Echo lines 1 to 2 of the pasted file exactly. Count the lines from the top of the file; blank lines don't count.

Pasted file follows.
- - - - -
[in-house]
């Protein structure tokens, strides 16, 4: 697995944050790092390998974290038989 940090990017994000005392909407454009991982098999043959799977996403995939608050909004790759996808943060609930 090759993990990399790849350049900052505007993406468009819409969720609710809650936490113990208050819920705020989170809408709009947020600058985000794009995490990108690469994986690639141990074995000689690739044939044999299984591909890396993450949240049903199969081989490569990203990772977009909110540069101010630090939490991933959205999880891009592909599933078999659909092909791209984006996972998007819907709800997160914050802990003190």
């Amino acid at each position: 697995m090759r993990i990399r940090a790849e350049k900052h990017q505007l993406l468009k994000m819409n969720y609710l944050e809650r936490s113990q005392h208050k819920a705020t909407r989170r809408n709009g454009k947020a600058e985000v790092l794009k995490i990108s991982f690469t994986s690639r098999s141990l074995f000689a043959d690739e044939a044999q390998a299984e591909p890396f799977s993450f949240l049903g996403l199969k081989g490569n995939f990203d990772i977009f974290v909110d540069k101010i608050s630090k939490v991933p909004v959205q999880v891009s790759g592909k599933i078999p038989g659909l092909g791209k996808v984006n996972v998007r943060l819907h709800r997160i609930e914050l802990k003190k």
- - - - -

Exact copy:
[in-house]
């Protein structure tokens, strides 16, 4: 697995944050790092390998974290038989 940090990017994000005392909407454009991982098999043959799977996403995939608050909004790759996808943060609930 090759993990990399790849350049900052505007993406468009819409969720609710809650936490113990208050819920705020989170809408709009947020600058985000794009995490990108690469994986690639141990074995000689690739044939044999299984591909890396993450949240049903199969081989490569990203990772977009909110540069101010630090939490991933959205999880891009592909599933078999659909092909791209984006996972998007819907709800997160914050802990003190």